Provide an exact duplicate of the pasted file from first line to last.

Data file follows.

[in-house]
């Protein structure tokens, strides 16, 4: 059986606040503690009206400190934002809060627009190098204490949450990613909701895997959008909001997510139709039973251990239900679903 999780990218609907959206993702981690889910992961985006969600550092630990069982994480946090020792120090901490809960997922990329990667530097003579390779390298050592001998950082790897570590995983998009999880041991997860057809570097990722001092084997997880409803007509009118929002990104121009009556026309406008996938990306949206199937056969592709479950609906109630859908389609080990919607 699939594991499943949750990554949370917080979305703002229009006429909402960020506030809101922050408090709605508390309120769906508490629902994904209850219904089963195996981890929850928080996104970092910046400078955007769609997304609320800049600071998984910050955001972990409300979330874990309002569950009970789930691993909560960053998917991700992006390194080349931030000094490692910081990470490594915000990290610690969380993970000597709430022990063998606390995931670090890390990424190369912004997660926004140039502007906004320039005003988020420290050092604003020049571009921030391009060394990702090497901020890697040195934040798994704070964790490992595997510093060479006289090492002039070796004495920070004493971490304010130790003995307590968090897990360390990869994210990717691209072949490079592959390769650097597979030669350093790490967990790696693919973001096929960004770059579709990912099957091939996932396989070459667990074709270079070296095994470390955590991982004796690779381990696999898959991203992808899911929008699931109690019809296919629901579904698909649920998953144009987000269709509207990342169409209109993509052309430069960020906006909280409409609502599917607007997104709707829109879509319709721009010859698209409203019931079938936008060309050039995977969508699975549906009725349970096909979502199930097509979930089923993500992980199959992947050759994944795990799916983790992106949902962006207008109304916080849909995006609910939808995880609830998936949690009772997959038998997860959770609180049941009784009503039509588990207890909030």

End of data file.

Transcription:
[in-house]
């Protein structure tokens, strides 16, 4: 059986606040503690009206400190934002809060627009190098204490949450990613909701895997959008909001997510139709039973251990239900679903 999780990218609907959206993702981690889910992961985006969600550092630990069982994480946090020792120090901490809960997922990329990667530097003579390779390298050592001998950082790897570590995983998009999880041991997860057809570097990722001092084997997880409803007509009118929002990104121009009556026309406008996938990306949206199937056969592709479950609906109630859908389609080990919607 699939594991499943949750990554949370917080979305703002229009006429909402960020506030809101922050408090709605508390309120769906508490629902994904209850219904089963195996981890929850928080996104970092910046400078955007769609997304609320800049600071998984910050955001972990409300979330874990309002569950009970789930691993909560960053998917991700992006390194080349931030000094490692910081990470490594915000990290610690969380993970000597709430022990063998606390995931670090890390990424190369912004997660926004140039502007906004320039005003988020420290050092604003020049571009921030391009060394990702090497901020890697040195934040798994704070964790490992595997510093060479006289090492002039070796004495920070004493971490304010130790003995307590968090897990360390990869994210990717691209072949490079592959390769650097597979030669350093790490967990790696693919973001096929960004770059579709990912099957091939996932396989070459667990074709270079070296095994470390955590991982004796690779381990696999898959991203992808899911929008699931109690019809296919629901579904698909649920998953144009987000269709509207990342169409209109993509052309430069960020906006909280409409609502599917607007997104709707829109879509319709721009010859698209409203019931079938936008060309050039995977969508699975549906009725349970096909979502199930097509979930089923993500992980199959992947050759994944795990799916983790992106949902962006207008109304916080849909995006609910939808995880609830998936949690009772997959038998997860959770609180049941009784009503039509588990207890909030």